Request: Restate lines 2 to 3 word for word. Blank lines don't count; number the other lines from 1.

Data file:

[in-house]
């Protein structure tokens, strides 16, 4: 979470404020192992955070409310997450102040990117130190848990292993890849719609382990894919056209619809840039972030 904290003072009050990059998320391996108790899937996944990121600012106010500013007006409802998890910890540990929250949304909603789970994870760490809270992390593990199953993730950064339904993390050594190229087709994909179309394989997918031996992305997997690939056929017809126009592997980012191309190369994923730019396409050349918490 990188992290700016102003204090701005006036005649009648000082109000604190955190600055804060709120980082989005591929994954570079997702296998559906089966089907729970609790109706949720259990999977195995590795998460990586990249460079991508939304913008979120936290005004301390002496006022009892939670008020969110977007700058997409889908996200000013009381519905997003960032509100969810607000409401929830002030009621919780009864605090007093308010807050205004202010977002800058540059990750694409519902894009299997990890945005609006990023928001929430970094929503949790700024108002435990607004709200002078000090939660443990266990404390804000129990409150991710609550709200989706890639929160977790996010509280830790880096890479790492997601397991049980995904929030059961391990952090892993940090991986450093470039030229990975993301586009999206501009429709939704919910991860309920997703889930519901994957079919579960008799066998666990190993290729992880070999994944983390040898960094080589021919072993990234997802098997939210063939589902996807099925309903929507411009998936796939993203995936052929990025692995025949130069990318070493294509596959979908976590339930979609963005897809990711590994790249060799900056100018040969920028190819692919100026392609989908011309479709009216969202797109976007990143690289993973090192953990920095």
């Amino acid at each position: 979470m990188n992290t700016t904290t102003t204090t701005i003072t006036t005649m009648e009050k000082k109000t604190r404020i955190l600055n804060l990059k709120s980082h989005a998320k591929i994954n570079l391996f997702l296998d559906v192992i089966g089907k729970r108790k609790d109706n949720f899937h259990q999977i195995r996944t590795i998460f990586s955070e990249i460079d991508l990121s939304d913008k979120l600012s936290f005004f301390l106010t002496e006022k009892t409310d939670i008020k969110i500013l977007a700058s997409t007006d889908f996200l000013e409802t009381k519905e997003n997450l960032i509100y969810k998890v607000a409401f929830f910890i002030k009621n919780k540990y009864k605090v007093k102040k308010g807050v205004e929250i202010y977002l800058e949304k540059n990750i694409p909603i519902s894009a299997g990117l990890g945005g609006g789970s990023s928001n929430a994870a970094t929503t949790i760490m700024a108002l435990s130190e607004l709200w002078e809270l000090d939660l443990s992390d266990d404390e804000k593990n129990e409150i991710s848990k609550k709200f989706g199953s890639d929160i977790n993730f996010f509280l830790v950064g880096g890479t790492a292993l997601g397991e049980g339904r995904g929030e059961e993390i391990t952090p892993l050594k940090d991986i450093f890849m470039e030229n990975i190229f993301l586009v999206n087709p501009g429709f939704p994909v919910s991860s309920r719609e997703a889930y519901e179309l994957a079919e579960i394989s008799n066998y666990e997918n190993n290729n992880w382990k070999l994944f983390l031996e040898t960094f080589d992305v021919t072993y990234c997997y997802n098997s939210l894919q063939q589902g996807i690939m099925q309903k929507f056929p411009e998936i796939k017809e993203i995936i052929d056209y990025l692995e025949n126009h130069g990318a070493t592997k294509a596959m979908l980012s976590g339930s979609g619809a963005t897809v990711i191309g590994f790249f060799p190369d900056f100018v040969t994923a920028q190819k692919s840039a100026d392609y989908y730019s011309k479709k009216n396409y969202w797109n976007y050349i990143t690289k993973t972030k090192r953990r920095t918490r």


């Protein structure tokens, strides 16, 4: 979470404020192992955070409310997450102040990117130190848990292993890849719609382990894919056209619809840039972030 904290003072009050990059998320391996108790899937996944990121600012106010500013007006409802998890910890540990929250949304909603789970994870760490809270992390593990199953993730950064339904993390050594190229087709994909179309394989997918031996992305997997690939056929017809126009592997980012191309190369994923730019396409050349918490 990188992290700016102003204090701005006036005649009648000082109000604190955190600055804060709120980082989005591929994954570079997702296998559906089966089907729970609790109706949720259990999977195995590795998460990586990249460079991508939304913008979120936290005004301390002496006022009892939670008020969110977007700058997409889908996200000013009381519905997003960032509100969810607000409401929830002030009621919780009864605090007093308010807050205004202010977002800058540059990750694409519902894009299997990890945005609006990023928001929430970094929503949790700024108002435990607004709200002078000090939660443990266990404390804000129990409150991710609550709200989706890639929160977790996010509280830790880096890479790492997601397991049980995904929030059961391990952090892993940090991986450093470039030229990975993301586009999206501009429709939704919910991860309920997703889930519901994957079919579960008799066998666990190993290729992880070999994944983390040898960094080589021919072993990234997802098997939210063939589902996807099925309903929507411009998936796939993203995936052929990025692995025949130069990318070493294509596959979908976590339930979609963005897809990711590994790249060799900056100018040969920028190819692919100026392609989908011309479709009216969202797109976007990143690289993973090192953990920095």
């Amino acid at each position: 979470m990188n992290t700016t904290t102003t204090t701005i003072t006036t005649m009648e009050k000082k109000t604190r404020i955190l600055n804060l990059k709120s980082h989005a998320k591929i994954n570079l391996f997702l296998d559906v192992i089966g089907k729970r108790k609790d109706n949720f899937h259990q999977i195995r996944t590795i998460f990586s955070e990249i460079d991508l990121s939304d913008k979120l600012s936290f005004f301390l106010t002496e006022k009892t409310d939670i008020k969110i500013l977007a700058s997409t007006d889908f996200l000013e409802t009381k519905e997003n997450l960032i509100y969810k998890v607000a409401f929830f910890i002030k009621n919780k540990y009864k605090v007093k102040k308010g807050v205004e929250i202010y977002l800058e949304k540059n990750i694409p909603i519902s894009a299997g990117l990890g945005g609006g789970s990023s928001n929430a994870a970094t929503t949790i760490m700024a108002l435990s130190e607004l709200w002078e809270l000090d939660l443990s992390d266990d404390e804000k593990n129990e409150i991710s848990k609550k709200f989706g199953s890639d929160i977790n993730f996010f509280l830790v950064g880096g890479t790492a292993l997601g397991e049980g339904r995904g929030e059961e993390i391990t952090p892993l050594k940090d991986i450093f890849m470039e030229n990975i190229f993301l586009v999206n087709p501009g429709f939704p994909v919910s991860s309920r719609e997703a889930y519901e179309l994957a079919e579960i394989s008799n066998y666990e997918n190993n290729n992880w382990k070999l994944f983390l031996e040898t960094f080589d992305v021919t072993y990234c997997y997802n098997s939210l894919q063939q589902g996807i690939m099925q309903k929507f056929p411009e998936i796939k017809e993203i995936i052929d056209y990025l692995e025949n126009h130069g990318a070493t592997k294509a596959m979908l980012s976590g339930s979609g619809a963005t897809v990711i191309g590994f790249f060799p190369d900056f100018v040969t994923a920028q190819k692919s840039a100026d392609y989908y730019s011309k479709k009216n396409y969202w797109n976007y050349i990143t690289k993973t972030k090192r953990r920095t918490r």